Read Dr. John Sarno’s books: The Mindbody Prescription and Healing Back-Pain; the Mind-Body Connection (The premise: talk to your brain – tell it you won’t take it anymore!)
Don’t do too many things at once

So, despite the advice about not doing too many things at once, I’ve tried just about everything on this list.  (I’m not kidding!)  And I believe I’ve spent approximately $100,000, some of it covered by insurance, most not.  I’m sorry to report that NOTHING has worked.  Yes, I’ve gotten some relief from some of the treatments, but it is generally temporary, or fleeting might be a better way to describe it. I’ve said several times to my amazingly patient, and need I say worried husband, Richard, that my diagnoses of cancer were much easier to deal with than this crazy diagnosis of sciatica.  Well….maybe it’s sciatica.  It could also be, but not necessarily …..(another list):

A very, very tight IT band
An impinged sciatic nerve
An impinged obturator nerve
An impinged sural nerve
Piriformis syndrome
A very tight QL (Quadradus Lumborum)
A bulging, compressed, or herniated disc at L4, L5, S1 or S2
Lumbar spinal stenosis
Spondylolisthesis (when a bone in the lower part of the spine slips forward and onto a bone below it)
Pudendal nerve entrapment
Impingement/compression syndrome
Trauma to my spine
A build-up of too much scar tissue from all of my previous surgeries
A congenital condition (see next item)
Scoliosis (which I definitely do have)
Bone spurs in the lumbar spine
A tumor pressing on the nerve (could you imagine?)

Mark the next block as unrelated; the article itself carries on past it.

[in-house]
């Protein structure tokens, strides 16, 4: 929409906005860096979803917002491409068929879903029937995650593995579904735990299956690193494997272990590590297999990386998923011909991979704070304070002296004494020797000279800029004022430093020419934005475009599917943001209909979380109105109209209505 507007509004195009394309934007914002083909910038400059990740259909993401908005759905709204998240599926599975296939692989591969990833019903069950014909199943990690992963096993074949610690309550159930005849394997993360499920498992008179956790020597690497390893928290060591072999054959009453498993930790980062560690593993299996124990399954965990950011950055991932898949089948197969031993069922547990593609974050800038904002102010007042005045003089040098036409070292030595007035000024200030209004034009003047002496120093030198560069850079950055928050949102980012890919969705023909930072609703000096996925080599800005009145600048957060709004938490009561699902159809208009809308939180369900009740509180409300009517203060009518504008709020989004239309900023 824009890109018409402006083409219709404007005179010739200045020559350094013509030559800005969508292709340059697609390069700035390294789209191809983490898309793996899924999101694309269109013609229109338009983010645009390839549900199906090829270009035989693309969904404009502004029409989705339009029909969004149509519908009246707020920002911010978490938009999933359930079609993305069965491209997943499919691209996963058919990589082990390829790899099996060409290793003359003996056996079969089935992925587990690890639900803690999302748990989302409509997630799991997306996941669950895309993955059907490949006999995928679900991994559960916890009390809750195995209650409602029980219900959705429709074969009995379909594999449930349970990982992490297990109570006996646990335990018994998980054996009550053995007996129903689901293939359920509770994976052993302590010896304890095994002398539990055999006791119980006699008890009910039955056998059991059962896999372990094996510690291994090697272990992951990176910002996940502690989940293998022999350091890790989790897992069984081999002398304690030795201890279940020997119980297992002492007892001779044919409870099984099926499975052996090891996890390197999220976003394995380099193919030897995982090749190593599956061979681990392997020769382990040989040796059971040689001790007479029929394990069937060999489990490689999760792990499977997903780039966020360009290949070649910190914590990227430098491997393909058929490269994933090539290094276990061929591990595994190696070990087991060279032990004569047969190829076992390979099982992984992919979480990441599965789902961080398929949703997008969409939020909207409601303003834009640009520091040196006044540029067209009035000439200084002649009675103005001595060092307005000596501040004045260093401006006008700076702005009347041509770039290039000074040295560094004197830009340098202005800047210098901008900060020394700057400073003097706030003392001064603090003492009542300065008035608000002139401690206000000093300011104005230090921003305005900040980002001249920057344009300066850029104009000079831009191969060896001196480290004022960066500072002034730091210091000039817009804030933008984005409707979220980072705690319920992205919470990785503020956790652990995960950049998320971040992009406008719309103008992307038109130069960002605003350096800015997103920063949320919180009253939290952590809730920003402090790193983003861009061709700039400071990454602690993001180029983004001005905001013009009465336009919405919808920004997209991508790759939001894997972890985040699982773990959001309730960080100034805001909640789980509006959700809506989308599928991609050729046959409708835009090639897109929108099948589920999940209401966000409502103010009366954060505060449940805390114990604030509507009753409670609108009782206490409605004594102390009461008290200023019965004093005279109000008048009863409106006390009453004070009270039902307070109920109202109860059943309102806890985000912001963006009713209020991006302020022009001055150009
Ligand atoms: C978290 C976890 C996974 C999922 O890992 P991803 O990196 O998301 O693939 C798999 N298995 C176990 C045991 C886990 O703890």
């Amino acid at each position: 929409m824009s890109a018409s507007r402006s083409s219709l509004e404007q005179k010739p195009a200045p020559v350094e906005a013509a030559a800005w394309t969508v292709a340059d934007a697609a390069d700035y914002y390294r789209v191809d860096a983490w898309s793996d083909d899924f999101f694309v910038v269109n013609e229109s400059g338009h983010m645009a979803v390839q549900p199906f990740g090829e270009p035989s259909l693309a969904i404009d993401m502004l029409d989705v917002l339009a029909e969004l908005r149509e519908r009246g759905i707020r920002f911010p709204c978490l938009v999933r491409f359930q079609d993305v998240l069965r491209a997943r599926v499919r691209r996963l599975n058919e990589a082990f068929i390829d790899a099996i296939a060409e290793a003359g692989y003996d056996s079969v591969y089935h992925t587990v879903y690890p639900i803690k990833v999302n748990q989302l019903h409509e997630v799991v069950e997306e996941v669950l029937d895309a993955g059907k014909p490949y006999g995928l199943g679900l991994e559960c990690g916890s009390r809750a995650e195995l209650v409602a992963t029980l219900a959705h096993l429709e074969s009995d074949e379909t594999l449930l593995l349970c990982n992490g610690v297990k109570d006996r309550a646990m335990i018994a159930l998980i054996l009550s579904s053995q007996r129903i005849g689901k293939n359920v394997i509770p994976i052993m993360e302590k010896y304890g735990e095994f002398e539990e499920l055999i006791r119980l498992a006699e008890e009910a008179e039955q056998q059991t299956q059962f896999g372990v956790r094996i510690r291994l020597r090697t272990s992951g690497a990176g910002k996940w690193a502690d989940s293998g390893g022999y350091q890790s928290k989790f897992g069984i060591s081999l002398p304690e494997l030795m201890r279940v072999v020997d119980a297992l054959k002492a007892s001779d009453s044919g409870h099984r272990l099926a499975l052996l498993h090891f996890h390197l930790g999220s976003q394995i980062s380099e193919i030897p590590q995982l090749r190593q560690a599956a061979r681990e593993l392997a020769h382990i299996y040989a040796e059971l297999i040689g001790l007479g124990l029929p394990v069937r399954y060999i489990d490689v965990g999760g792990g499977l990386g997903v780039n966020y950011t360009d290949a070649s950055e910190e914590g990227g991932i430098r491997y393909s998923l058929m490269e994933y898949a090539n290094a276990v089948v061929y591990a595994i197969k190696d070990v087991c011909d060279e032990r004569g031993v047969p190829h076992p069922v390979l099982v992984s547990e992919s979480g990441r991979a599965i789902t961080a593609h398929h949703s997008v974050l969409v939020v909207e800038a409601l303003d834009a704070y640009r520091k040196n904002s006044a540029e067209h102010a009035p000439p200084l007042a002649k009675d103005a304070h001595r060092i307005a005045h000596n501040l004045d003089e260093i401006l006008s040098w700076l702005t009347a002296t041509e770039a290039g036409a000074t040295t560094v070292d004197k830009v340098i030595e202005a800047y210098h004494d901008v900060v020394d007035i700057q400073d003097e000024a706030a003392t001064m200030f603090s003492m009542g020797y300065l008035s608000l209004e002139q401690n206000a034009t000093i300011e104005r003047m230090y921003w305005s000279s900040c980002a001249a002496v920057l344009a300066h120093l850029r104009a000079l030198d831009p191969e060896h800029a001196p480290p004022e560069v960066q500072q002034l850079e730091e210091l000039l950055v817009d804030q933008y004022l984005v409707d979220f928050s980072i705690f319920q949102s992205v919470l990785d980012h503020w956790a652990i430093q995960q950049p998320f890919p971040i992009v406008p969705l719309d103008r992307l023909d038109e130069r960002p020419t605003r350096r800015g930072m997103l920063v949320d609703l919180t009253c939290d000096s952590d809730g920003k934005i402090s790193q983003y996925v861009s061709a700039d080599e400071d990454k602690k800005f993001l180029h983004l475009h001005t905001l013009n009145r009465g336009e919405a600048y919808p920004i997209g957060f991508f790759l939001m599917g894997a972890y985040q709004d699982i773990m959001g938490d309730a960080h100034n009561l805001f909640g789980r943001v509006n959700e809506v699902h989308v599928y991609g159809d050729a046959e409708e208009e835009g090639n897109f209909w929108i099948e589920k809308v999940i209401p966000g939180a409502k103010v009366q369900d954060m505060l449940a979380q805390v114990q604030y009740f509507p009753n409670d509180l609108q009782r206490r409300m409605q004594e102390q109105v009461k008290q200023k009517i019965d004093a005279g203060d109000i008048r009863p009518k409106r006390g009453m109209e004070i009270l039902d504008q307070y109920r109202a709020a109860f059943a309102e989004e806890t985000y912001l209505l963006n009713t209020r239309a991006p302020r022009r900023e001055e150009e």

So, where do things stand?  Early on in this process I saw an osteopath who tried very hard to tell me that I was mostly likely harboring some terrible thing in my life that I wasn’t dealing with. The energy she felt was just so blocked up – it had to be something.  “What are you afraid of? not dealing with? not being honest with yourself about?….come on, there is something blocking your inner energy fields.”  Honestly.  If my internal coping mechanism of denial was causing this excruciating (did I mention that this pain is really, really severe?) pain, then maybe all I needed to do was to go see a shrink?  The problem there is that I happen to live with one, and a really, really smart one, and I think he would be quick to acknowledge that I am not harboring any “inner demons” as the osteopath suggested, and I am certainly not crazy! Except for my cancers, I’ve had a pretty good life.  Honestly. If bad things in one’s life cause a terrible pain down one’s left leg (whatever the diagnosis might be), then I would say most everyone in the world would have this….and they don’t.  So much for me harboring something bad which might be causing this.  So much for blaming the victim.  (May I mention that before this osteopath started working on me, she sensed that there was a man in the room, a ghost or a demon, actually, and wanted to know if I had lost someone close to me who might be paying a visit?  I had not.)